Whether Aspen Skiing Co. wants to call it Aspen Mountain or Ajax (it did both last year), most locals just refer to it as "The Mountain," with a discernible measure of respect. As well they should. "Small but intense" is how one reader describes it. Says another: "Probably the best 714 acres of skiing in the U.S." And with the big NASCAR-style cruising staples of Ruthie's and Spar, the powder preserve of Bell Mountain and stellar steeps like Hyrup's and Super 8 Gully, they could be right. Since Aspen Mountain bowed to market pressure and opened to snowboarding last spring, the reviews have been mixed. While boarders hail the move (as do many skiers), others are less enthused: "Adding boarding was a gross blunder," opines one reader. But the consensus on the Aspen experience is more fair-minded: "Great skiing and boarding in a town that is truly world-class." With more going on than in most communities 100 times its size, Aspen entertains, no matter what you're looking for. "Great town, even if you don't ski," says one reader. "Really enjoyed the boutiques," agrees another. If possible, the unsurpassed dining (try Takah Sushi, Renaissance and Pinons) and nightlife (Club Chelsea, Shooters, Mezzaluna), may exceed their lofty reputations. But none of it comes easy or cheap. "Hard to get in and out of town," says one reader. And many lambaste the "cost...of everything!" Ultimately, though, "super service and great atmosphere" still make this town North America's reigning ski diva.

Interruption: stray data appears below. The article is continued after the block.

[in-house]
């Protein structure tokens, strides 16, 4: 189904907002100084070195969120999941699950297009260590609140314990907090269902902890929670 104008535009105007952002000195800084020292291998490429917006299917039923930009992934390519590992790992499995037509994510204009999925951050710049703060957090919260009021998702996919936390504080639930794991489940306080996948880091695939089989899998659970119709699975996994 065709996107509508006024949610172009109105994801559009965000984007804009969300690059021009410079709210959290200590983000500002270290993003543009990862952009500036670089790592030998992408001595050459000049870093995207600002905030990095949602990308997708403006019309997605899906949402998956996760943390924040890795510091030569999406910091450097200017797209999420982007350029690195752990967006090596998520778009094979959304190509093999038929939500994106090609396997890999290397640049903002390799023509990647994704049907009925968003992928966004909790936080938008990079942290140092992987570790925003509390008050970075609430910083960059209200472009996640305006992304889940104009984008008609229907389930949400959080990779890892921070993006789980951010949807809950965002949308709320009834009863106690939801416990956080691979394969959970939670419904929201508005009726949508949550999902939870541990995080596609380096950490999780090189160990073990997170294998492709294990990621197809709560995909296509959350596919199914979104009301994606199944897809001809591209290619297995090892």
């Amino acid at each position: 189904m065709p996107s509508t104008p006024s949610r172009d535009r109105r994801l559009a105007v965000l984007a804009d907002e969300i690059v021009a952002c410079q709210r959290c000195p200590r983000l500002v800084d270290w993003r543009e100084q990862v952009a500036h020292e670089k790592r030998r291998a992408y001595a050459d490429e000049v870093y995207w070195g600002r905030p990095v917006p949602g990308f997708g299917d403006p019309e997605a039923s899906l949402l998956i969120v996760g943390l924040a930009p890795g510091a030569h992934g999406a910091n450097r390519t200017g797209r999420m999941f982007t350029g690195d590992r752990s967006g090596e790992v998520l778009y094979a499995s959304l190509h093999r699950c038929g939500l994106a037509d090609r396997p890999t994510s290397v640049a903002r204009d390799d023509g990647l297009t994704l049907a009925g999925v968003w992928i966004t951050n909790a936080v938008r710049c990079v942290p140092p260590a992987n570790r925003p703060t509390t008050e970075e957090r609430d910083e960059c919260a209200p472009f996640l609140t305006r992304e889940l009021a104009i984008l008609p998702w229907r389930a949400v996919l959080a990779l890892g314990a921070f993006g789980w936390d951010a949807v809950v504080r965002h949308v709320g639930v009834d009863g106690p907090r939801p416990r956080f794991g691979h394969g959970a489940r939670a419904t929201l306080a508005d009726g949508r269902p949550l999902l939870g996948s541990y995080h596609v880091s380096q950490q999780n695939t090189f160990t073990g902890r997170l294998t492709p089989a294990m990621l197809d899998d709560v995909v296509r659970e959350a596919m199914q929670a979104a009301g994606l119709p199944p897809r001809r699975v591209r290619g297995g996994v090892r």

(-) "It's cheaper to fly to Europe and ski there for a week." "Even the waiters are snobs."